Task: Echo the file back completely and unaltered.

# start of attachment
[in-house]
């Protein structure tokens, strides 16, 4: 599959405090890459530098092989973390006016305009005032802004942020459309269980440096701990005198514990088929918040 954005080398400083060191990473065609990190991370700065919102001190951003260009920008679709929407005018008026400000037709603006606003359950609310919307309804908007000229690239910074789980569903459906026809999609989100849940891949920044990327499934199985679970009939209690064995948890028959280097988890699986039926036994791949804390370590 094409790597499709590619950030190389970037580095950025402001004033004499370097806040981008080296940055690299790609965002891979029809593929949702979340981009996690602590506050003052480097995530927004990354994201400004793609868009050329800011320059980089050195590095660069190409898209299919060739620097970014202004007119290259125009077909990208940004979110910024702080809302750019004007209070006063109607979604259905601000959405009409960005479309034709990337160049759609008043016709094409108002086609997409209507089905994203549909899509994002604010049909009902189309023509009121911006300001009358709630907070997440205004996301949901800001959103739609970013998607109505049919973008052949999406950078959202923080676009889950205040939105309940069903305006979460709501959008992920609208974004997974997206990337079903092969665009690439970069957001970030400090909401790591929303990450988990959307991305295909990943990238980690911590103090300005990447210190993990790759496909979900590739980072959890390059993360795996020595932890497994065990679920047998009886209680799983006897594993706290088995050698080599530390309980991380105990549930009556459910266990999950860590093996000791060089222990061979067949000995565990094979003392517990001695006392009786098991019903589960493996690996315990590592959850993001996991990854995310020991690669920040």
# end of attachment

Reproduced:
[in-house]
């Protein structure tokens, strides 16, 4: 599959405090890459530098092989973390006016305009005032802004942020459309269980440096701990005198514990088929918040 954005080398400083060191990473065609990190991370700065919102001190951003260009920008679709929407005018008026400000037709603006606003359950609310919307309804908007000229690239910074789980569903459906026809999609989100849940891949920044990327499934199985679970009939209690064995948890028959280097988890699986039926036994791949804390370590 094409790597499709590619950030190389970037580095950025402001004033004499370097806040981008080296940055690299790609965002891979029809593929949702979340981009996690602590506050003052480097995530927004990354994201400004793609868009050329800011320059980089050195590095660069190409898209299919060739620097970014202004007119290259125009077909990208940004979110910024702080809302750019004007209070006063109607979604259905601000959405009409960005479309034709990337160049759609008043016709094409108002086609997409209507089905994203549909899509994002604010049909009902189309023509009121911006300001009358709630907070997440205004996301949901800001959103739609970013998607109505049919973008052949999406950078959202923080676009889950205040939105309940069903305006979460709501959008992920609208974004997974997206990337079903092969665009690439970069957001970030400090909401790591929303990450988990959307991305295909990943990238980690911590103090300005990447210190993990790759496909979900590739980072959890390059993360795996020595932890497994065990679920047998009886209680799983006897594993706290088995050698080599530390309980991380105990549930009556459910266990999950860590093996000791060089222990061979067949000995565990094979003392517990001695006392009786098991019903589960493996690996315990590592959850993001996991990854995310020991690669920040």